Blessed Church New Year!

Blessed and Happy New Year! Why am I saying this greeting to you? Does not the New Year begin on January 1st? Yes, the calendar year that most people recognized throughout the year begins on January 1st. However, the Ecclesiastical or Church New Year begins on September 1st. Why is that? Well, there are several reasons including that Sept.1st was the beginning of the calendar year in Roman times. In fact, the word the Greek Orthodox use for this day, “Indiction”, is found in modern dictionaries and is still defined as “a proclamation made every 15 years in the later Roman Empire, fixing the valuation of property to be used as a basis for taxation.” Sept.1st is also the day that ancient Jewish people observed as the beginning of their civil year. Likely, this was based on September being a month of harvest and an offering of the first fruits of that harvest to God.

However, the most likely reason for the Christian New Year to begin on Sept.1st is evidenced in today’s Gospel reading from Luke 4:16-22. We hear that Jesus, after He was baptized and chrismated by John in the Jordan, and after successfully resisted Satan’s temptation in the wilderness, He comes into the synagogue on the Sabbath (v.16) and reads from the prophecy of Isaiah 61:1-2. 18 “The Spirit of the LORD is upon Me, Because He has anointed Me To preach the gospel to the poor; He has sent Me to heal the brokenhearted, To proclaim liberty to the captives And recovery of sight to the blind, To set at liberty those who are oppressed; 19 To proclaim the acceptable year of the LORD.” After reading it, he closes it, gives it back to the attendant and says to all who were gathered there: “Today this Scripture is fulfilled in your hearing.” (v.21).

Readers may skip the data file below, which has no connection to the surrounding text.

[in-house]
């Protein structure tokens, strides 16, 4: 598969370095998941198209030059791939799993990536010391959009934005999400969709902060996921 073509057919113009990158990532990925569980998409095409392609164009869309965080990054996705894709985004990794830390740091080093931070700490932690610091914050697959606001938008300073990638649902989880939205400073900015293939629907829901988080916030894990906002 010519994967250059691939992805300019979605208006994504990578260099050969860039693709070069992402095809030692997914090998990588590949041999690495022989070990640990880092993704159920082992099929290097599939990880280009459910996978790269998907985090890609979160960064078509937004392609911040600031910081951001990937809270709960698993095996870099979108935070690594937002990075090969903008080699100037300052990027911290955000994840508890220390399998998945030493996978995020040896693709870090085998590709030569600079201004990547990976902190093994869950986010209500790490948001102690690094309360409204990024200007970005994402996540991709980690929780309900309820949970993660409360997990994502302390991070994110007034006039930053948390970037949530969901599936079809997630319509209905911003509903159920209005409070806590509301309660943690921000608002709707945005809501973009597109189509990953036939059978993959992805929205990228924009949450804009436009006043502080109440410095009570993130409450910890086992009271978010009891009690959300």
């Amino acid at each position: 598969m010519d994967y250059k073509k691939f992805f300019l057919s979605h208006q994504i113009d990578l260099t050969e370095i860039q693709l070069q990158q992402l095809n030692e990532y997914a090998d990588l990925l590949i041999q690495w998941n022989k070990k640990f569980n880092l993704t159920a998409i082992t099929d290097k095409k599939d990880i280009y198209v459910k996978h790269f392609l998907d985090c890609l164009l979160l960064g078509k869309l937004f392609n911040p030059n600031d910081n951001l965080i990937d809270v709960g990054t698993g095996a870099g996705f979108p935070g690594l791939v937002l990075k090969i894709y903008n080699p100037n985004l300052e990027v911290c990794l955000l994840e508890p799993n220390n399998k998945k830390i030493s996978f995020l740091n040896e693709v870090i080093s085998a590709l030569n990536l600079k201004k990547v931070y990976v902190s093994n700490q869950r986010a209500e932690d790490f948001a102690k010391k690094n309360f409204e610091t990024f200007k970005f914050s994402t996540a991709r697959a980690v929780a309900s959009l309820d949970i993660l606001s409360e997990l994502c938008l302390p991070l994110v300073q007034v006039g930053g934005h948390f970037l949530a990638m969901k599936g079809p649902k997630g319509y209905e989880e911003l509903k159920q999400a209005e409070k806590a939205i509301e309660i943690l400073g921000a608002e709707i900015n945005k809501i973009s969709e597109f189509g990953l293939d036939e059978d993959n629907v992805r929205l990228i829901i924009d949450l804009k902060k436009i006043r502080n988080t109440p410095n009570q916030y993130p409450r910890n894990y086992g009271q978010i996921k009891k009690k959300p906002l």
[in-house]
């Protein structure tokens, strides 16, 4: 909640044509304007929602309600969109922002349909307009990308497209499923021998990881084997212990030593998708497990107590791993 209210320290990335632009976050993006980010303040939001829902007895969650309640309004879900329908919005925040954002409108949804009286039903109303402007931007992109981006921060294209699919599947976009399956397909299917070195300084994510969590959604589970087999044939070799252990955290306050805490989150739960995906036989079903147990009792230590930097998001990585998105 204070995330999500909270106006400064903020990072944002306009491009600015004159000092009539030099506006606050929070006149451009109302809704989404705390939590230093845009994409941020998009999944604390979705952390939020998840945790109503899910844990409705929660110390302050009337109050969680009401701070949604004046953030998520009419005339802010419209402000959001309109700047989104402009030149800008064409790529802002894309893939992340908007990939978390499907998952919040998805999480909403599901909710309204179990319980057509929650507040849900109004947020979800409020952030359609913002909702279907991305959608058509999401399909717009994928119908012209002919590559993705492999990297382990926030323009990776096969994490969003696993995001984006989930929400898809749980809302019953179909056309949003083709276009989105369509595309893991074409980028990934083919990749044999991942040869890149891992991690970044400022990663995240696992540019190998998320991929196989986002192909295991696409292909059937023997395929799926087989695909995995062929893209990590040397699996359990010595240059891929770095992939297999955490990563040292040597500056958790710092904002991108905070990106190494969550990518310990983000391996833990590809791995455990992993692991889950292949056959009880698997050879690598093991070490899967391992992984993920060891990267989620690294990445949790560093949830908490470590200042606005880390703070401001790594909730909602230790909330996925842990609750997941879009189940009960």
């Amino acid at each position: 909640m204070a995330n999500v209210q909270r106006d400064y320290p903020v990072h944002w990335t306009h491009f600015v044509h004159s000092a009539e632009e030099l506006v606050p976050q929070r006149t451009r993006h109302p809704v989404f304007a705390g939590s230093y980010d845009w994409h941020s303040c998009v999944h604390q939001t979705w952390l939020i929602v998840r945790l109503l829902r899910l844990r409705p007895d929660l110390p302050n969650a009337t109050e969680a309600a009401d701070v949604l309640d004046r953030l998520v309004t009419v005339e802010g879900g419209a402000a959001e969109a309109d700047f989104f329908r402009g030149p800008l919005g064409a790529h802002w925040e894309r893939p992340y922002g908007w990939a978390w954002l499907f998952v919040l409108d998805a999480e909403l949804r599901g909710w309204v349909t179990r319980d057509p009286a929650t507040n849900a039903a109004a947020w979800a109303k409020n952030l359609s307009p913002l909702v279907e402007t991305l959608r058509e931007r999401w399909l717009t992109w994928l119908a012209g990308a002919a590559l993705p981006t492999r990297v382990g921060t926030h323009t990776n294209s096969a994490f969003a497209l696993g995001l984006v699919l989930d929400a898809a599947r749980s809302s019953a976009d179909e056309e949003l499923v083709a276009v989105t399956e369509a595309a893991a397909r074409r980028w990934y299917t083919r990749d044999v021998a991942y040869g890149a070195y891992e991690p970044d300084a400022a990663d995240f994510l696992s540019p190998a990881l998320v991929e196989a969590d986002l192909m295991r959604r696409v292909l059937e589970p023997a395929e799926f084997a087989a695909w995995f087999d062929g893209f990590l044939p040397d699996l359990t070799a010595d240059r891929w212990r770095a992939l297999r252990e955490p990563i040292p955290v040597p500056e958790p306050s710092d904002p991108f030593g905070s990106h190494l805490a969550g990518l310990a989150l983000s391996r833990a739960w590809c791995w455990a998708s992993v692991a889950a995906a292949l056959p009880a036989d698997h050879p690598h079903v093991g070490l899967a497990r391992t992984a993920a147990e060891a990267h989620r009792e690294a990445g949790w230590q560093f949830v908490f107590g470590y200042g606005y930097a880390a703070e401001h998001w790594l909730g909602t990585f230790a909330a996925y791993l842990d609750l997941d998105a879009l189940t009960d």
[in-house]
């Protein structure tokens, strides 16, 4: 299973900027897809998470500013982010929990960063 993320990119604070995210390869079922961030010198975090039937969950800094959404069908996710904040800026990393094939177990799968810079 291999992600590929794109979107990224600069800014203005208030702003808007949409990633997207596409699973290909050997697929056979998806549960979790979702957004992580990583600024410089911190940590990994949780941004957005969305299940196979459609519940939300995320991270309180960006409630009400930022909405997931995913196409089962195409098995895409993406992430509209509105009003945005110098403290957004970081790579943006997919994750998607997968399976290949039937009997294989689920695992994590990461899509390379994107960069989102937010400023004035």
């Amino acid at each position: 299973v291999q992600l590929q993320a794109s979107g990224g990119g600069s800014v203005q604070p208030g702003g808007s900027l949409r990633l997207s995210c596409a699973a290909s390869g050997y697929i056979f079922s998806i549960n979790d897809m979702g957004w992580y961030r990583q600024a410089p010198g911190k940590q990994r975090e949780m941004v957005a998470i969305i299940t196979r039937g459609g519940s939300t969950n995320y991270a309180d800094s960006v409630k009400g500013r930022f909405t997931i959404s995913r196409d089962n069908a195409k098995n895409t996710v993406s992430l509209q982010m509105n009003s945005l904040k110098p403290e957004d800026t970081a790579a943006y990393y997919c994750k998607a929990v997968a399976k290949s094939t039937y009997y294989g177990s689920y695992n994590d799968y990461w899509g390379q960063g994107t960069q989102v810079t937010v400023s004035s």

What does all this mean and how does it connect to the Christian New Year? Jesus is basically saying that I am the Messiah, the Anointed One, the Christ(os); and I have come to begin My ministry. September 1st is the day on which Jesus proclaims Himself to be the Messiah and start His earthly ministry of preaching, teaching and healing that will eventually culminate in His glorious and life-giving death on the Cross and Resurrection from the dead, in which He will set free everyone from the bondage of sin and death itself. Thus, it makes sense that as soon as the early Church came out from under Roman persecution, the bishops at the First Ecumenical Council decreed that Christians begin observing Sept.1st as the beginning of the Ecclesiastical or Church New Year.

This history is articulated in one of the hymns from the Vespers service of the Feast of the Indiction:

Christ God, who once on Mount Sinai wrote the tables of the law, now too, according to the flesh, in the city of Nazareth yourself took the book of the prophet to read; and having closed it began to teach the peoples that the Scripture had been fulfilled in you.

Mount Sinai